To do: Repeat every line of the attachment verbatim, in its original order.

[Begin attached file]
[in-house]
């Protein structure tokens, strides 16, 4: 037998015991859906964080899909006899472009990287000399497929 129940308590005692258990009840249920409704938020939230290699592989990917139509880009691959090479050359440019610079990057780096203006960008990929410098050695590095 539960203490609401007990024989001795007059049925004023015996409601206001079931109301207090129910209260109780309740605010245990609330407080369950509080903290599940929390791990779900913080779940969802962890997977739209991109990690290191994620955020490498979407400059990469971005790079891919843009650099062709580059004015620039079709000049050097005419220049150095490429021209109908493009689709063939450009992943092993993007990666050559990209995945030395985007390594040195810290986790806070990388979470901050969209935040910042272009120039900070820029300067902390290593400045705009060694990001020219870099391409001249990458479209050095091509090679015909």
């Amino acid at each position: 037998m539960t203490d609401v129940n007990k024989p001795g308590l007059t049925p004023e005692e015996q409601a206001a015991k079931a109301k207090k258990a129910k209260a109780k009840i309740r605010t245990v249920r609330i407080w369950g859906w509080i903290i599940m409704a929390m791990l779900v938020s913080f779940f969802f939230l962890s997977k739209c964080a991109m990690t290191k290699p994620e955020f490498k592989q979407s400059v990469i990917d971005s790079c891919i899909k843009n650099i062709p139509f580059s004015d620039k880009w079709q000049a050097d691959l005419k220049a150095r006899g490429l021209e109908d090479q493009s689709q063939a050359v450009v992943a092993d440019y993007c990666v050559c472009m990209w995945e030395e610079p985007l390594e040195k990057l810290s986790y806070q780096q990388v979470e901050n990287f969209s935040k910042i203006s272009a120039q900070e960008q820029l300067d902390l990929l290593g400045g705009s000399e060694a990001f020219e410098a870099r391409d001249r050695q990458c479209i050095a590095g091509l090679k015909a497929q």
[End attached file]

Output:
[in-house]
């Protein structure tokens, strides 16, 4: 037998015991859906964080899909006899472009990287000399497929 129940308590005692258990009840249920409704938020939230290699592989990917139509880009691959090479050359440019610079990057780096203006960008990929410098050695590095 539960203490609401007990024989001795007059049925004023015996409601206001079931109301207090129910209260109780309740605010245990609330407080369950509080903290599940929390791990779900913080779940969802962890997977739209991109990690290191994620955020490498979407400059990469971005790079891919843009650099062709580059004015620039079709000049050097005419220049150095490429021209109908493009689709063939450009992943092993993007990666050559990209995945030395985007390594040195810290986790806070990388979470901050969209935040910042272009120039900070820029300067902390290593400045705009060694990001020219870099391409001249990458479209050095091509090679015909």
């Amino acid at each position: 037998m539960t203490d609401v129940n007990k024989p001795g308590l007059t049925p004023e005692e015996q409601a206001a015991k079931a109301k207090k258990a129910k209260a109780k009840i309740r605010t245990v249920r609330i407080w369950g859906w509080i903290i599940m409704a929390m791990l779900v938020s913080f779940f969802f939230l962890s997977k739209c964080a991109m990690t290191k290699p994620e955020f490498k592989q979407s400059v990469i990917d971005s790079c891919i899909k843009n650099i062709p139509f580059s004015d620039k880009w079709q000049a050097d691959l005419k220049a150095r006899g490429l021209e109908d090479q493009s689709q063939a050359v450009v992943a092993d440019y993007c990666v050559c472009m990209w995945e030395e610079p985007l390594e040195k990057l810290s986790y806070q780096q990388v979470e901050n990287f969209s935040k910042i203006s272009a120039q900070e960008q820029l300067d902390l990929l290593g400045g705009s000399e060694a990001f020219e410098a870099r391409d001249r050695q990458c479209i050095a590095g091509l090679k015909a497929q």